New York Times columnist Jim Dwyer recently wrote about the amazing winter influx of Bald Eagles in our region -- and our own Alice:
New York has a surprising relationship with the bald eagle, given the city’s ostentatious hostility to most life-forms. The park rangers took part in an eagle “hack” project for five years. It seems that eagles lay four eggs and the first two out of the shell tend to thrive, getting the most to eat, Mr. Mastrianni said.
The two that dawdle don’t last long. To bolster the population, scientists have been relocating the runts. In New York, the eaglets were put in an artificial nest on a platform in Inwood Hill Park, near a salt marsh at the north end of Manhattan.
“I had to climb up and put fish in there for them to eat, without them seeing me,” Mr. Mastrianni said. The juveniles grow quickly; in a few months, they actually look bigger than adults, because they have “training feathers” that are extra long.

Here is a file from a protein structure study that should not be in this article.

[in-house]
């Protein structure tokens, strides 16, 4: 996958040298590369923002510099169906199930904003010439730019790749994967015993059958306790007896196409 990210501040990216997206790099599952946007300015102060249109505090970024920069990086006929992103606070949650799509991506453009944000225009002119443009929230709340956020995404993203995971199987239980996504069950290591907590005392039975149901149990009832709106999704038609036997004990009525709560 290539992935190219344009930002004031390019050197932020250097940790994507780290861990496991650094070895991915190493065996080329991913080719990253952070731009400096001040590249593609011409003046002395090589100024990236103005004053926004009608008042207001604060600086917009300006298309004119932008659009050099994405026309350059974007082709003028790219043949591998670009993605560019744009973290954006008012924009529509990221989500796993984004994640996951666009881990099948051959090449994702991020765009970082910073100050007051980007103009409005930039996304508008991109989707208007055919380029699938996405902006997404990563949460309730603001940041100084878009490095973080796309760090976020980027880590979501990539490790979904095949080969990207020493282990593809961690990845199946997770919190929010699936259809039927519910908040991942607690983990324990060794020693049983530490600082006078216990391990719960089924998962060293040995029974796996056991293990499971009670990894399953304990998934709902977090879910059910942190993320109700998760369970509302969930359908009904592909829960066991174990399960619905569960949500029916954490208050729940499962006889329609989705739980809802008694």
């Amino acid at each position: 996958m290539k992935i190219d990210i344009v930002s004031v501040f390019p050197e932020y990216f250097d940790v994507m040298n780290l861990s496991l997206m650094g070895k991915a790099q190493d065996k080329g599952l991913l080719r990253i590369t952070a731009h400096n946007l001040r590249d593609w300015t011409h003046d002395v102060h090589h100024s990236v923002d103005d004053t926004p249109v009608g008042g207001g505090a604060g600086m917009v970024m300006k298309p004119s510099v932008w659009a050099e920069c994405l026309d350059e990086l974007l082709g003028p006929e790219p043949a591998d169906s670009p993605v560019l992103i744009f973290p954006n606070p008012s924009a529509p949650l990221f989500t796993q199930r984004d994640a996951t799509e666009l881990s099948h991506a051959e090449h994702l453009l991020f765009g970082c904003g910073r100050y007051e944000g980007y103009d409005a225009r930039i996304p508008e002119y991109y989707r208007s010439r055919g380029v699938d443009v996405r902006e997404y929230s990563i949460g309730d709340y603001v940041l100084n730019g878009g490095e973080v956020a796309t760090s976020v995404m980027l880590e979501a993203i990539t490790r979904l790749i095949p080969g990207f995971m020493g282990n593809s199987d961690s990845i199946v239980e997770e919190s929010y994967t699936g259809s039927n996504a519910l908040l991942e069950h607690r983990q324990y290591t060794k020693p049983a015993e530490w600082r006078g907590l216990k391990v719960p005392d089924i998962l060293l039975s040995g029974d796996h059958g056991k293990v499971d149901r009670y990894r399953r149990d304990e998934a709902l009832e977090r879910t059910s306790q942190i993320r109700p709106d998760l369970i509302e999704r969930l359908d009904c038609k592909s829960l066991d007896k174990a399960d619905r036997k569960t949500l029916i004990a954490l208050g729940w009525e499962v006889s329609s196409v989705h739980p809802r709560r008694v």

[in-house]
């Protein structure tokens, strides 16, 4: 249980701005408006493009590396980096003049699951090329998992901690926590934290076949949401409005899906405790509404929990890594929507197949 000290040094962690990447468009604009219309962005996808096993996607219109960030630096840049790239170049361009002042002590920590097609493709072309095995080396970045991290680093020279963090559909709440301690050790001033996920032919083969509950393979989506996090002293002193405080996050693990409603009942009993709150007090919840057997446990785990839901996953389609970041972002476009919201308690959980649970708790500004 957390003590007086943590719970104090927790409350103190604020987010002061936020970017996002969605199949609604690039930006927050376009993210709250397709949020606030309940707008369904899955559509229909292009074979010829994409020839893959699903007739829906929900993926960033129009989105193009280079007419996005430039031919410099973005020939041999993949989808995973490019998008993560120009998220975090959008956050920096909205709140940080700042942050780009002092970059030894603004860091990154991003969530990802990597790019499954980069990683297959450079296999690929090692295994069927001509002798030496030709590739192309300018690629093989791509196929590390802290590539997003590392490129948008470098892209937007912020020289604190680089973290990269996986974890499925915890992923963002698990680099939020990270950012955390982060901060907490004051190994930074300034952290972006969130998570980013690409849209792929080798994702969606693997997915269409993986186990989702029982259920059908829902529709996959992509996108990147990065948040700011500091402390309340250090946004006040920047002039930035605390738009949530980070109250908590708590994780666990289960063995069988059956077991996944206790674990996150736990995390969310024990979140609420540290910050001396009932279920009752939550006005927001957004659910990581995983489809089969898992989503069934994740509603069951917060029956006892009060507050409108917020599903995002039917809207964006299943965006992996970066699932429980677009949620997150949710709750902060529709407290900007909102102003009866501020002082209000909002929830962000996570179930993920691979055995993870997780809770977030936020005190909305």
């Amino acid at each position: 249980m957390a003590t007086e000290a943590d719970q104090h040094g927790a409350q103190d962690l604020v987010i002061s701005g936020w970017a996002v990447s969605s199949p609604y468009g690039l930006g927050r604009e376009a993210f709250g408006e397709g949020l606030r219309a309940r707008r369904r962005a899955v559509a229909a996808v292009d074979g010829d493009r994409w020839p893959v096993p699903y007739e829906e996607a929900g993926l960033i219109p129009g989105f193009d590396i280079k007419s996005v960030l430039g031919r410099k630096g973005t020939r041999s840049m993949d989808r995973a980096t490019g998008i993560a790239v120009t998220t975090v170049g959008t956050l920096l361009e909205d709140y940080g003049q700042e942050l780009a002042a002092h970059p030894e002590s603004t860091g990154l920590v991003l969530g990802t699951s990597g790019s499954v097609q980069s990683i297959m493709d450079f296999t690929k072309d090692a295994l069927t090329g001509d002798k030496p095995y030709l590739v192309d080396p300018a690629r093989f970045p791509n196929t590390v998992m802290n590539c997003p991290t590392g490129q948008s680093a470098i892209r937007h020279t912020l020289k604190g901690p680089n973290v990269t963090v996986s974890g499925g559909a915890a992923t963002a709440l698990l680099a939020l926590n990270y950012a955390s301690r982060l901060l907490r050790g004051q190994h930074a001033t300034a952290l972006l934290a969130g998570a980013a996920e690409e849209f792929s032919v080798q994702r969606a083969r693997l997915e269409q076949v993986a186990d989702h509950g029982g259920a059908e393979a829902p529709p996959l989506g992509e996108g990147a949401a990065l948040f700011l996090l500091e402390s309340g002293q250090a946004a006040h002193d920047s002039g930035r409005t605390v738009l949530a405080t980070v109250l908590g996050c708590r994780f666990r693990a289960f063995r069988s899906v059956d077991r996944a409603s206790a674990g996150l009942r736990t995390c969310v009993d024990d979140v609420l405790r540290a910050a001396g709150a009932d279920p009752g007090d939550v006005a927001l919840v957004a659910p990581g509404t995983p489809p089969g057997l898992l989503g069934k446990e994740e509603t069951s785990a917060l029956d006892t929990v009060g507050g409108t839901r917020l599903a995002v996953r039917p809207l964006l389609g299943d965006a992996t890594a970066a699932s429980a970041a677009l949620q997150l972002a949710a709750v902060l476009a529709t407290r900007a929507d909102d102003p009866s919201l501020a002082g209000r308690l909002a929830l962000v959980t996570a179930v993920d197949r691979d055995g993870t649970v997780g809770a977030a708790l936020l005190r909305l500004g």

In five years, 20 eagles were tagged and released. The number that survived is thought to be low, in keeping with a 70 percent mortality rate for young raptors, Mr. Mastrianni said. One eagle was shot. Another was hit by a train. The pride of the project is an eagle that left Inwood and flew to a nest in Overpeck County Park in Bergen County, N.J., where it has had several generations of offspring, Mr. Mastrianni said. The whereabouts of the others are unknown. There is thought to be a nest on or near Staten Island, he said.
"The pride of the project" would be our Alice, the wonderful female nesting in Ridgefield Park.
I am totally proud of Alice as well. Above is a photo of Alice in the nest yesterday.
The link to Jim Dwyer's column is here.